Well, that’s all I have for now.  Until next time!

Mini-Review: Deepwater Horizon (No Spoilers)

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Deepwater Horizon Mini-Review

Over the weekend, I went out to see Deepwater Horizon and I enjoyed it.  It was a good movie that looked at the tragedy of the Deepwater Horizon and how a system of bad decisions and poor maintenance contributed to combine into a disaster.  While it is based on a real event, it is fictionalized so that certain elements are emphasized while other elements are downplayed.  The key the enjoying this movie is to look at it as a movie, not as a biography.  As a movie, it works well, similar to others in the genre: UnstoppableSully, and Captain Phillips, etc.  As long as you realize that they are trying to make a strong movie, but are not trying to give a complete accounting of who did what, when they did it, where they did it, and why they did it, then it is a very enjoyable and tense movie.

A Tale of Two Halves

Practically speaking, the movie can be broken up into two halves: the first part and the second part.  In the first part, we see the major characters get introduced and we are given a glimpse into the family lives and banter of some of the crew.  Many of the concepts of the oil industry are also explained for the audience using clever storytelling (i.e., show, don’t tell).  By getting us to care about the characters, we are invested when things start to go wrong on the oil platform.

The second half of the movie is pretty much devoted to the disaster.  We watch as it unfolds and the chain of events get worse and worse.  We care for the characters because of the time invested in seeing their lives and interactions at home and once they are on the ship.  The action set-pieces were visually stunning and were the highlights of the movie.

Implications for my Writing

I appreciated the way the movie was structured as it allowed for sufficient character development in order for us to care about the characters.  The fact that the characters were likable and talking about an occupation that I know little about from experience helped the audience to identify with the characters.

Secondly, the filmmakers used strong foreshadowing techniques to illustrate that while the scenes with the actors interacting might seem dull or passive, that these were necessary to show the “monster” that was about to be unleashed.  Foreshadowing the tension to come is an effective way to “hook” readers to stick around while you are character building.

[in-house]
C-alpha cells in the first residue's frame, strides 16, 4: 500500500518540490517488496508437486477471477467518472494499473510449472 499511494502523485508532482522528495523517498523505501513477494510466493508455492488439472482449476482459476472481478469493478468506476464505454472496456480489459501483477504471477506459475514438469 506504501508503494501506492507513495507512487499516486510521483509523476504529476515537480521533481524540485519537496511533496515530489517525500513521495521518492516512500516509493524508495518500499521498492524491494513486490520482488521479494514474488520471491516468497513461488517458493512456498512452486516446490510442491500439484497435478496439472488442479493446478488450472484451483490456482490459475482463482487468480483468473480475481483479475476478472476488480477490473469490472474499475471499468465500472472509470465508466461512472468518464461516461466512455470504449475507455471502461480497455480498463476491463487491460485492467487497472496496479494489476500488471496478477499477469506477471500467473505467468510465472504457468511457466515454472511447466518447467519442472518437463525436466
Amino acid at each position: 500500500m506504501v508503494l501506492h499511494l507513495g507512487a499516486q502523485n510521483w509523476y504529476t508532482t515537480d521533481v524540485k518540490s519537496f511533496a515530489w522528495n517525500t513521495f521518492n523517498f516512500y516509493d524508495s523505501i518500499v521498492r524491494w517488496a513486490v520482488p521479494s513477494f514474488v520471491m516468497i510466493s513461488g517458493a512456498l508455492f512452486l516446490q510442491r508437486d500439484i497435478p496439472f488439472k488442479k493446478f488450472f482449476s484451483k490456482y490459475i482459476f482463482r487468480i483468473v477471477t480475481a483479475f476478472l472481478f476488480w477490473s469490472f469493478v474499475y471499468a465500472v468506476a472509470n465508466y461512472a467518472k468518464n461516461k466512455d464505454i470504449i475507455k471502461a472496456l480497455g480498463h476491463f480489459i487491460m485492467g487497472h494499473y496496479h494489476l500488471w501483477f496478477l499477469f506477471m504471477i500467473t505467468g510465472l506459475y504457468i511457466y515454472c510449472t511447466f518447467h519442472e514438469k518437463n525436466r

Lastly, the action was intense.  We follow the main character, but we do also cut away to show other characters who we’ve seen in the first part of the film.  It is important to illustrate characters under crisis and to see how they will respond.  Again, the first half sets that up wonderfully.  These are three lessons that I took away from this movie.

Author’s Note: Silence Will Fall

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Source: Wikipedia (The Rover–from the TV show The Prisoner)

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Source: David-Stimpson.blogspot.com

AUTHOR’S NOTE: SILENCE WILL FALL

So I finished Project Silence this morning and I’ve officially titled it, Silence Will Fall.  The title comes from a line in Dr. Who (New version with Matt Smith playing Dr. Who) where he must defeat an enemy known as The Silence.  That line stuck in my brain for some reason (as has the enemy’s name of The Silence which I may use/revisit in another story some time in the future.)

STORY’S GENESIS

The genesis of the story is both simple and complex.  Simply speaking, the story originated from a dream where I saw the protagonist at a dam defeating a Floater in a novel and unique way.  With a few minor tweaks here and there, I tried to capture both the feeling of the dream and the actual events as best I could in the story.  The more complex version the image of the Rover (see above illustration).  My family has always been into PBS, and while I don’t watch period shows like Downton Abbey, I’m my uncle would have as he was hugely into Masterpiece Theatre.  However, somewhere along the lines, I must have seen The Prisoner (on PBS as rerun most likely as I remember the bounding ball of the Rover and I remember it killing someone) as a child.  That image has also stuck with me although I don’t think I consciously thought about it.

However, after that dream, I wanted to write about a “ball of death,” and see if my protagonist could defeat it.  I knew I wanted the story to be post-apocalyptic because that’s what I saw when I dreamed, but I also didn’t want to create a huge backstory for the Floaters.  I thought about Independence Day 1 & 2 and other invasion movies that tried to explain the aliens and I didn’t want that for this story.  So I decided that they would just descend from space down to Earth as if space was simply water and they were traveling from world to world (reef to reef to continue the water metaphor) in search of food.  The key is they are hunters of noise.  Any noise attracts them, so for humans to survive, we would have to be silent (hence the title).

KEEP IT SIMPLE